Evolving Legal Profession, Declining Access to Justice Top Issues at ABA Annual Meeting
Addressing a legal services landscape transformed by the struggling economy, globalization of business and rapid advances in technology is top of mind for America’s legal community as the nation’s largest lawyers’ organization today opened the _ Annual Meeting in San Francisco.
Leading nearly 1,500 programs and events at the Moscone Convention Center and surrounding venues is “20/20 Vision: The Impact of Technology and Globalization on Ethics for the 21st Century Lawyer,” a program later today that will bring together a panel led by San Francisco lawyer Judith Miller to explore the implications of a rapidly changing legal profession.
“The way we do business today is almost completely different as a result of technology and the globalization of law practice—instantaneously communicating with people around the world on the Internet and searching for information with just a few words typed on a computer. We can’t ignore that our world has changed. We need to be leaders in dealing with the change,” said ABA President Carolyn B. Lamm, explaining the need for a fresh examination of lawyer regulations.
Guidance for the legal profession as it deals with the new realities of law practice is one of Lamm’s areas of focus, and the program will draw from work of the ABA Commission on Ethics 20/20, a group Lamm established last year to address the impact of technology and globalization.
In addition to the “20/20 Vision” program, the ABA has more than a dozen other sessions examining the intersection of technology and law practice, ranging from those on managing e-discovery costs, creating social media policies and other practice-related concerns, to programs that take a more macro view of the legal profession, such as a session on Friday, “Justice 12.0—Is There an App for That?” that will make predictions on legal services 30 years from now.
The impact of the down economy on law practice and the justice system also guides programming at the 2010 meeting. “Law Firm Legal Aid,” a program today from the ABA Center for Pro Bono, explores the probable loss of volunteer lawyers that law firms made available for legal aid programs over the past year while business slowed. A panel will examine the ramifications on the justice system when law firms return to their business as usual.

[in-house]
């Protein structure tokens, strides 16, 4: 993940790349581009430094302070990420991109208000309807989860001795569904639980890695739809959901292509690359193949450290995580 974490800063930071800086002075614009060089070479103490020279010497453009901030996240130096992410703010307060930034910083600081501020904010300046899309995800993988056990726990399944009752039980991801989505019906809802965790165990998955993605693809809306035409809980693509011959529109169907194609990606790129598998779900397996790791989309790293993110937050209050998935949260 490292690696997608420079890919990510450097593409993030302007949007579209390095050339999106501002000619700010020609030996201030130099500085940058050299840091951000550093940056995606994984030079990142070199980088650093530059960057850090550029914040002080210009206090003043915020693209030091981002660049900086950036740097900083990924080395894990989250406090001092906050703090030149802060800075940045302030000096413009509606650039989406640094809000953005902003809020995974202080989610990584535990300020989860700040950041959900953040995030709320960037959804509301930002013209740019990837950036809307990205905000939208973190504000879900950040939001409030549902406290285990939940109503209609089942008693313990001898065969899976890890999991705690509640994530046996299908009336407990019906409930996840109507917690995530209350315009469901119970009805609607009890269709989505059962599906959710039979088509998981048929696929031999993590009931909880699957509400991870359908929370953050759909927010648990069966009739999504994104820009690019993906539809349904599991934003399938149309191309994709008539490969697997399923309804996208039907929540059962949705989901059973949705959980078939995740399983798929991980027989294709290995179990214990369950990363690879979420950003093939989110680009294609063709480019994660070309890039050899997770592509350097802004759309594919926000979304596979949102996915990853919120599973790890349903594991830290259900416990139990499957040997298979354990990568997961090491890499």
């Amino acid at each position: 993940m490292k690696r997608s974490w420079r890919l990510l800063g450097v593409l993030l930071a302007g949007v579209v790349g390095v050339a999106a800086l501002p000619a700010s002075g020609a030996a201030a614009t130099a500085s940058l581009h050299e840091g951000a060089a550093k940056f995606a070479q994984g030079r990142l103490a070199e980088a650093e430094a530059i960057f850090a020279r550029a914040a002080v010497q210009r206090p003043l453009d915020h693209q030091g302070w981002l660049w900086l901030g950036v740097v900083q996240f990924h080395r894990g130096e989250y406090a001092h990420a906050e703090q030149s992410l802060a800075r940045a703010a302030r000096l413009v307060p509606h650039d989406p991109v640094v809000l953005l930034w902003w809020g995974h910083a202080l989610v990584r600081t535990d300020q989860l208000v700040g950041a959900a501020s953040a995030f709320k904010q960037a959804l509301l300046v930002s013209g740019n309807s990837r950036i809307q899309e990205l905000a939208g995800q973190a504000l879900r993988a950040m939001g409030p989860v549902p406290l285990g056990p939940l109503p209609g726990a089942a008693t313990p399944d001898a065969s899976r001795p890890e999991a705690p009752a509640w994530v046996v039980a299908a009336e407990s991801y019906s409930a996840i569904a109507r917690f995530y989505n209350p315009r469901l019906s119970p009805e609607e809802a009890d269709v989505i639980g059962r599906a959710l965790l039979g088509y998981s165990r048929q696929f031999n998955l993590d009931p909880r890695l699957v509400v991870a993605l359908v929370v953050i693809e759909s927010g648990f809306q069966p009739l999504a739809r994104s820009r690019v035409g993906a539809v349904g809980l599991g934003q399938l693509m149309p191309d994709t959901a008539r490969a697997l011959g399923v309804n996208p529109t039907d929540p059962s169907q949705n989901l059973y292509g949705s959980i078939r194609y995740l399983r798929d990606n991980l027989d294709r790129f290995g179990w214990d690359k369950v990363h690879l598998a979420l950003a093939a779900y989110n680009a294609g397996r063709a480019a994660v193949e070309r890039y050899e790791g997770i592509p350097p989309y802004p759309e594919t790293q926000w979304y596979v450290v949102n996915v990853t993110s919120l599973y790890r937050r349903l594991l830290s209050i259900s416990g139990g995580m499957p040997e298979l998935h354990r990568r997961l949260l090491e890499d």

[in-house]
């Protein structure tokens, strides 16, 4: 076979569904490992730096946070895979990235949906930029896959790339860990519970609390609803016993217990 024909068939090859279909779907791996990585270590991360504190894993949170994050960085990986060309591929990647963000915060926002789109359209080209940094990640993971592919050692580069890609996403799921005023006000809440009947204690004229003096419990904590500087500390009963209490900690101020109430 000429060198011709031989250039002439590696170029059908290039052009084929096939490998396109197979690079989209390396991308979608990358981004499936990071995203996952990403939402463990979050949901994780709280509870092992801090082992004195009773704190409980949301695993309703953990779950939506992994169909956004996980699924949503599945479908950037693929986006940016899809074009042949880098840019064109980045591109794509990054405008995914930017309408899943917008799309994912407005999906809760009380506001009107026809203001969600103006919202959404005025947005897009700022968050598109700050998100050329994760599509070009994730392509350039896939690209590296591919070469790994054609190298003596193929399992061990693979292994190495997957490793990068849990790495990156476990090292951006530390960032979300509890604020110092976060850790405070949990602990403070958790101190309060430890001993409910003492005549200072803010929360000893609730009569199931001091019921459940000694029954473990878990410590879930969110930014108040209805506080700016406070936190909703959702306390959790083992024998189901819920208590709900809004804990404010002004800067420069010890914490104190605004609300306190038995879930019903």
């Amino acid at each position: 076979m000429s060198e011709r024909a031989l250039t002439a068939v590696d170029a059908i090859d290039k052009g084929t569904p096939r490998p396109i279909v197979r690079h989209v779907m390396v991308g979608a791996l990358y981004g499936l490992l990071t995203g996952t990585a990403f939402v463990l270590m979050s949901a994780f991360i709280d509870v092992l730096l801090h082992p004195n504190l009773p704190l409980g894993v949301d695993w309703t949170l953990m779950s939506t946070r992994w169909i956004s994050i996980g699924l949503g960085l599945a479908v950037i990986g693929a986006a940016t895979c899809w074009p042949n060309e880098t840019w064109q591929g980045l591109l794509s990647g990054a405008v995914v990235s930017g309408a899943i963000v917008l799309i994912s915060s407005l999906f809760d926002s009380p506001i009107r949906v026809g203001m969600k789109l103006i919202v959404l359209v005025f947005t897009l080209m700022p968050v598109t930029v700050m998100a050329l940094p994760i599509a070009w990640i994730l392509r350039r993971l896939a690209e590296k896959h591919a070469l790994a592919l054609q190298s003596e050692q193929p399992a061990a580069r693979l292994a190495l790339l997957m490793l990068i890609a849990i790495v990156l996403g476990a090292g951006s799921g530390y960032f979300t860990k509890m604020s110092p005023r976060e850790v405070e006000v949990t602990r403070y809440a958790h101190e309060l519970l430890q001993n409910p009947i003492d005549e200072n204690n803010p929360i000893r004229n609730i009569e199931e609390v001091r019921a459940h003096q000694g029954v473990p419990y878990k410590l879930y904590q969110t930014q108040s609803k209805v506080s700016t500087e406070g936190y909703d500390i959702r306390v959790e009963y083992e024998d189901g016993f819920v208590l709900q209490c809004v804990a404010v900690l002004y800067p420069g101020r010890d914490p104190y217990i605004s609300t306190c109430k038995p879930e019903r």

The possible reduction in pro bono assistance from law firms comes as more Americans than ever struggle with legal issues such as foreclosure, even as the economy shows signs of improving.
Victor M. Fortuno, president of the Legal Services Corporation and Rebekah Diller, deputy director of the Brennan Center for Justice at New York University School of Law, are among panelists who will lead a discussion today on developing response strategies to problems related to access to justice during “Crisis in Representation!”
Panelists will specifically look at a report from the ABA Coalition for Justice last month that found that the bad economy and a large number of judicial vacancies are widening the justice gap, affecting middle-class Americans as well as those with low-incomes.
Also weighing in on the crisis in legal services is Laurence Tribe, head of the U.S. Department of Justice’s recently created Access to Justice Initiative, who will discuss improving the availability and quality of indigent defense in a conversation on Saturday with Norman Lefstein, professor and dean emeritus of Indiana University School of Law, and Virginia Sloan, president of The Constitution Project.
Among other programming related to enhancing access to justice, “Enforcing a Right to Counsel for Children: The Time is Now” includes a criminal justice panel led by Miami lawyer Hilarie Bass that will explore ways to remove barriers that prevent lawyers from representing children in dependency court.
“This program is an example of the ABA identifying issues that are falling through the cracks. All too often we read in the papers about disasters for foster children after they happen. The ABA is taking the initiative to look at what can be done to prevent these crises from occurring,” explained Lamm of the Thursday session. “This program is focused on improving the system for foster children by looking at best practices for lawyers representing our most vulnerable citizens.”
Other programs addressing indigent defense include the Friday session “Stepping Up for Justice for Veterans as They Stand Down,” an examination of emerging best practices on serving veterans, such as Veteran Treatment Courts that aim to reduce recidivism.
The ABA Annual Meeting continues through Aug. 10.